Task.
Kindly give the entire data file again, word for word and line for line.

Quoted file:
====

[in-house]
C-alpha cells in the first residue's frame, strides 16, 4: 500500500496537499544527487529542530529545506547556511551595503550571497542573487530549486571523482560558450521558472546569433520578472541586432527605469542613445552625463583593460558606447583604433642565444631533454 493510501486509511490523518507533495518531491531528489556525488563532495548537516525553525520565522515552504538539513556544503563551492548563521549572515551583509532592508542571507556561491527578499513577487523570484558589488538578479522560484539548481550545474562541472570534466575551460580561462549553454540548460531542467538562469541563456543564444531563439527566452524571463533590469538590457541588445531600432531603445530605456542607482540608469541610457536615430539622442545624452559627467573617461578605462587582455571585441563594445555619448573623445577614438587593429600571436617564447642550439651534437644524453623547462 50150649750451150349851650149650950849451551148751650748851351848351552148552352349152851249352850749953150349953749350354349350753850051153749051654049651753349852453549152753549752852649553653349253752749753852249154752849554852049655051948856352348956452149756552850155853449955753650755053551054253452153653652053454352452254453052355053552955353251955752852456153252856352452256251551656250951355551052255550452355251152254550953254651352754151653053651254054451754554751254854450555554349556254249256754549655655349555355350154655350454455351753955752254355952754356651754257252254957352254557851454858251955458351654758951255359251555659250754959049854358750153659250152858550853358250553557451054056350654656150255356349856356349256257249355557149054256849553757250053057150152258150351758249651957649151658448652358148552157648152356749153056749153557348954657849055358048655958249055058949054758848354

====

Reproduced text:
[in-house]
C-alpha cells in the first residue's frame, strides 16, 4: 500500500496537499544527487529542530529545506547556511551595503550571497542573487530549486571523482560558450521558472546569433520578472541586432527605469542613445552625463583593460558606447583604433642565444631533454 493510501486509511490523518507533495518531491531528489556525488563532495548537516525553525520565522515552504538539513556544503563551492548563521549572515551583509532592508542571507556561491527578499513577487523570484558589488538578479522560484539548481550545474562541472570534466575551460580561462549553454540548460531542467538562469541563456543564444531563439527566452524571463533590469538590457541588445531600432531603445530605456542607482540608469541610457536615430539622442545624452559627467573617461578605462587582455571585441563594445555619448573623445577614438587593429600571436617564447642550439651534437644524453623547462 50150649750451150349851650149650950849451551148751650748851351848351552148552352349152851249352850749953150349953749350354349350753850051153749051654049651753349852453549152753549752852649553653349253752749753852249154752849554852049655051948856352348956452149756552850155853449955753650755053551054253452153653652053454352452254453052355053552955353251955752852456153252856352452256251551656250951355551052255550452355251152254550953254651352754151653053651254054451754554751254854450555554349556254249256754549655655349555355350154655350454455351753955752254355952754356651754257252254957352254557851454858251955458351654758951255359251555659250754959049854358750153659250152858550853358250553557451054056350654656150255356349856356349256257249355557149054256849553757250053057150152258150351758249651957649151658448652358148552157648152356749153056749153557348954657849055358048655958249055058949054758848354